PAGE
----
Starting off, the one time when McCain was offered a golden opportunity to exhibit leadership – during the Wall Street bailout crisis – he blew it, by claiming he had negotiations wrapped up and then later the same day was repudiated by the leaders of his own party when the deal he brokered fell apart. People from his own party were complaining publicly that he was impeding progress, if anything, by politicizing the issue. He came out of that whole mess looking ineffectual and impotent.
Another example of poor judgment – or perhaps desperation – is the style of his campaign.
The ads McCain has been running have been particularly nasty – mostly negative attack ads. McCain hasn’t really said anything about any solid plans for pulling our country out of the various messes we’ve got going. No proactive content; all reactive.
Then a few times at rallies in the past couple weeks, it looked as though things actually went too far for McCain’s liking when for example, a lady in a crowd called Obama an “Arab” and McCain had to stop and explain – on TV – that Barack Obama was a good, honorable, Christian, family man – not a bad person at all – just someone who he shared some disagreements with.
There were two or three similar events that occurred within a span of a week where McCain had to stop and defend Obama against different right-wing kooks – right-wing kooks who were his own supporters.
My heart went out to McCain at that moment. It must have been tremendously hard for him to defend Obama. It reinforced my notion that at least deep down inside, he really and truly is a good, honorable man.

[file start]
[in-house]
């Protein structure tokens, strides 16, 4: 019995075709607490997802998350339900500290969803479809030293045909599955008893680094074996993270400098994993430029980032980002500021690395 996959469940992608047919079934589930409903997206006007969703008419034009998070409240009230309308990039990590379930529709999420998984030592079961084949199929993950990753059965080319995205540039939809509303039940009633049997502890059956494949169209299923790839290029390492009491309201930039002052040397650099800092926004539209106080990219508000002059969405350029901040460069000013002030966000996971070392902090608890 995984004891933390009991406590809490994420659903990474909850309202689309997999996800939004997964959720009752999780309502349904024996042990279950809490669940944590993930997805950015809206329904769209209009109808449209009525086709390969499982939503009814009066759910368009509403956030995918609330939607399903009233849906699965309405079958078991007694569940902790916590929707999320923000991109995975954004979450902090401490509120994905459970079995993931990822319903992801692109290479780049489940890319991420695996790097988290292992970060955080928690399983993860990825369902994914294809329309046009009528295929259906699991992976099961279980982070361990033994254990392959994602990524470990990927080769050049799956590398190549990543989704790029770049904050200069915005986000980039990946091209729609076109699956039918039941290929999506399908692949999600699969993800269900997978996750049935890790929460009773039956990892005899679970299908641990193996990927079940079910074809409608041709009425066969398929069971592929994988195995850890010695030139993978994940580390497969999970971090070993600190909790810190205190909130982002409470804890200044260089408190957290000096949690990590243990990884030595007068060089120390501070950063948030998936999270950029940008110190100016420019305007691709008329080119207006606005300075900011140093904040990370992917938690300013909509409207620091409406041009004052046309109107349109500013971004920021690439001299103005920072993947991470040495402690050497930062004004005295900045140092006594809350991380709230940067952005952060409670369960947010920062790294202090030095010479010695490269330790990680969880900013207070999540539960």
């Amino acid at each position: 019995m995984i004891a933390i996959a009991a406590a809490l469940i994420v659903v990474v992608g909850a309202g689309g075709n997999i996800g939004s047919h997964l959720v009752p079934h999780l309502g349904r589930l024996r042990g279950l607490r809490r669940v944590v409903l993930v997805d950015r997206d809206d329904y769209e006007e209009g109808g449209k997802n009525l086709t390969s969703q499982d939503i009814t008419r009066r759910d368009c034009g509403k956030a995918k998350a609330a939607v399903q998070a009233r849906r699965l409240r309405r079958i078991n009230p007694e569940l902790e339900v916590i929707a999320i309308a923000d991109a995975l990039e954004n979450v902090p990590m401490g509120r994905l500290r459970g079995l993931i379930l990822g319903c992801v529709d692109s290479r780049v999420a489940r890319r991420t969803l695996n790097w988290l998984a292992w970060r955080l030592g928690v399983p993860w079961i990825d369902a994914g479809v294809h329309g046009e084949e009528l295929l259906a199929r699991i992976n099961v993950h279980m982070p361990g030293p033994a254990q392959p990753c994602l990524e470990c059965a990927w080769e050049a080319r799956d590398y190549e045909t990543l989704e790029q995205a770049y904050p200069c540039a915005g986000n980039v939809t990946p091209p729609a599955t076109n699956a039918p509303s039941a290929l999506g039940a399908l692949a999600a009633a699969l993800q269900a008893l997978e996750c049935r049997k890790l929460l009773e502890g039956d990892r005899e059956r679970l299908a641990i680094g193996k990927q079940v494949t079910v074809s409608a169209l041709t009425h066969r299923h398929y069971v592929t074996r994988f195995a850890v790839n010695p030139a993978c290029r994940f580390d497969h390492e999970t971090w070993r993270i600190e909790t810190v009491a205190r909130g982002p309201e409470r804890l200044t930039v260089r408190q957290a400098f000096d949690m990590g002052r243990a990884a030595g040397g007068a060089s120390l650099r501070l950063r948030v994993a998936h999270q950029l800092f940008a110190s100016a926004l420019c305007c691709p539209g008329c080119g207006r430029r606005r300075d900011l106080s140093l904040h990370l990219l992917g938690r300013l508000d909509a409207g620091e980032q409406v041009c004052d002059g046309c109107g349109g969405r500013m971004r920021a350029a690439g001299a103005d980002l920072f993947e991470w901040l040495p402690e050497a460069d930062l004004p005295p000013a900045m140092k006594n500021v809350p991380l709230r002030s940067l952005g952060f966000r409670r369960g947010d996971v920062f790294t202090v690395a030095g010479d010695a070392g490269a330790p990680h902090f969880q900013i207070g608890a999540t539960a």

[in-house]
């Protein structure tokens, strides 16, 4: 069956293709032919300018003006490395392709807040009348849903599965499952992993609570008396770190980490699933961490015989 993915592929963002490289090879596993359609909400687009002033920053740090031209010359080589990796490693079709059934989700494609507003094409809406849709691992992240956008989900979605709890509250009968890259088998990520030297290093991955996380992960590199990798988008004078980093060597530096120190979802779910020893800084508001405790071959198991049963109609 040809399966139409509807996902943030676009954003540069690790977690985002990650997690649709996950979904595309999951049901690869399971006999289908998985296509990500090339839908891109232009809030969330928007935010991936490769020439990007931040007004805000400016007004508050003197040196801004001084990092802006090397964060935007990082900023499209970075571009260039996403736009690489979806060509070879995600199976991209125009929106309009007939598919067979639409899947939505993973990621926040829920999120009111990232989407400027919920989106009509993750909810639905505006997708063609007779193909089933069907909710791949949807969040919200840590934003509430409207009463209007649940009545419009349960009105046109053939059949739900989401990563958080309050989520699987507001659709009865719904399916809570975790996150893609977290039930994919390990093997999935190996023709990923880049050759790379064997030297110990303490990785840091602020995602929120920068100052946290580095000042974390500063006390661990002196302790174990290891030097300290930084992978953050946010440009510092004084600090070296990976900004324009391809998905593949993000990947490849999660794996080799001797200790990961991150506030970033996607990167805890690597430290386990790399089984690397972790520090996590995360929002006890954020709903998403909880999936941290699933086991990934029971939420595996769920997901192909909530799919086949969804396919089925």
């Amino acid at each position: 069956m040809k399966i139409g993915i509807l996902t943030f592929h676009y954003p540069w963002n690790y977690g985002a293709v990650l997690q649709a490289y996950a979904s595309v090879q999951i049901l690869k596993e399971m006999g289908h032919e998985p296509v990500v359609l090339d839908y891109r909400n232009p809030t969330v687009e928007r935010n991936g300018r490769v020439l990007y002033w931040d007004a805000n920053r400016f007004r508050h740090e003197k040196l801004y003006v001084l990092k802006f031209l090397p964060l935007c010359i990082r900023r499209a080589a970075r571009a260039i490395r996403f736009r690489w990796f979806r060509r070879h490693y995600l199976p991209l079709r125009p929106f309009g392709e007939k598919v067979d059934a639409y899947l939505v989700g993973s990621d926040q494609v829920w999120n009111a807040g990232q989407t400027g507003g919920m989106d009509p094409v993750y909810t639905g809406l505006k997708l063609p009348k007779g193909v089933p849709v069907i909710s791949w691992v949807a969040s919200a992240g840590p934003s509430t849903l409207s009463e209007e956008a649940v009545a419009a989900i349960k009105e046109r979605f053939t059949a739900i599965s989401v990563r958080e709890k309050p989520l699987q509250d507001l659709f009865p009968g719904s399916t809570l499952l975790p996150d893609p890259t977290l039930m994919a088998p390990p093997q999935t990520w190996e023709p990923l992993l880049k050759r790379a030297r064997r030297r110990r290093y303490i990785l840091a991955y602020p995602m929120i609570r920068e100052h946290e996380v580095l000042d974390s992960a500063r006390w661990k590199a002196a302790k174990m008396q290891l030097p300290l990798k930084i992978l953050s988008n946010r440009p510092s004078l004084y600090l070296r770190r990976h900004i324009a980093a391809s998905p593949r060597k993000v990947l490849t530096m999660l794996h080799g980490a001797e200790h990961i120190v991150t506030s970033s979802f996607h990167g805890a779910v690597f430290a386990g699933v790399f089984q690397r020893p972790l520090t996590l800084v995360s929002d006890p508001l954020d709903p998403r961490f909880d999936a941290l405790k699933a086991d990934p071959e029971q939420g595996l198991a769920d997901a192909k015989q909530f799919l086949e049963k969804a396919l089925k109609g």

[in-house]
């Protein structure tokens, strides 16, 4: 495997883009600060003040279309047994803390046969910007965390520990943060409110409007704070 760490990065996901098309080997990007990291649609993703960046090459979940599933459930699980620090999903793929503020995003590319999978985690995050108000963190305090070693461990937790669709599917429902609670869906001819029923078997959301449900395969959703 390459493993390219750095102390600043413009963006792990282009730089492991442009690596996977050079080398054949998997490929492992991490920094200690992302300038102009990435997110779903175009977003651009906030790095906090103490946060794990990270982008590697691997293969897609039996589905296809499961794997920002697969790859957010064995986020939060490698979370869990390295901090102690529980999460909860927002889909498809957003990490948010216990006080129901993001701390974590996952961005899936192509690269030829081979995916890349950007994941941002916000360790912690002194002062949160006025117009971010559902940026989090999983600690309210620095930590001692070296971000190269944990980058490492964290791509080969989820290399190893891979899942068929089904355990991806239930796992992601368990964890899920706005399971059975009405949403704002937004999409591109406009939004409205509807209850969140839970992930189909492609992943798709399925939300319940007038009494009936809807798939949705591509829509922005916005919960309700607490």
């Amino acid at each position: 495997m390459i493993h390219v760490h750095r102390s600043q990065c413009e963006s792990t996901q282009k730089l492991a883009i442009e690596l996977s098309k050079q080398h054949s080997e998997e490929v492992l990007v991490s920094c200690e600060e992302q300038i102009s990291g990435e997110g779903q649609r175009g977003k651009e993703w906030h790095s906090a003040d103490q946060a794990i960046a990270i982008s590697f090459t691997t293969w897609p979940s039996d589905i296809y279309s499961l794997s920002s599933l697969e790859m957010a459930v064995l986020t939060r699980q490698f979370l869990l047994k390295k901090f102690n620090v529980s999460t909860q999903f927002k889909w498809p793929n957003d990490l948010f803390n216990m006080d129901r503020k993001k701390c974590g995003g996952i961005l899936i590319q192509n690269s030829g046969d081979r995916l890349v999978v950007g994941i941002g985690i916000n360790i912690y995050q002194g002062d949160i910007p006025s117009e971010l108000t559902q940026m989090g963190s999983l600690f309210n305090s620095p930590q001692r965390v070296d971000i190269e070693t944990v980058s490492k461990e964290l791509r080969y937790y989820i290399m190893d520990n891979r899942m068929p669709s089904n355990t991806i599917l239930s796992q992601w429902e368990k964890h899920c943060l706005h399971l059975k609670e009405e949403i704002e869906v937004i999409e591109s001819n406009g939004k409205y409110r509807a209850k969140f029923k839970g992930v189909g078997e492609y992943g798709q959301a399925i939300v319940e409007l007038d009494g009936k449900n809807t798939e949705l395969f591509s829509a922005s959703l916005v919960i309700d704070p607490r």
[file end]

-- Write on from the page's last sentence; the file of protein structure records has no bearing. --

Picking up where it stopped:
I got the strong impression from all that that McCain was probably in a helluva war with his campaign leaders at the moment. They were pushing things towards new levels of viciousness and sleaze, and McCain didn’t like it. He was reacting, pushing back publicly.
The old John McCain wouldn’t have stood for that kind of shit for even one minute. But still, the sleaze – however toned down it might be – does continue to this moment. This bodes ill for McCain.
Like they say, a man is known by the friends he keeps. And actions do speak louder than words.
What it looks like to me, is that even though deep down inside, John McCain is a good, decent honorable man, that to get where he is today – the republican presidential candidate – he’s sold his soul to the devil – in the persona of the Karl Rove, NeoCon wing of the republican party.
And as a result, he’s changed completely from who he was in 2004. This is quite sad.
Even if he was the only candidate available, I couldn’t in good conscience vote for John McCain now. He’s sold out; compromised his own values and ideals; he’s exhibited some really poor judgment and bad leadership. And he offers only a stock, doctrinaire republican approach to the various messes we’re in – strategies that under George W. Bush, have proved to be completely disastrous.
Voting for John McCain would be voting to give George W. Bush four more years.
Say NO to John McCain.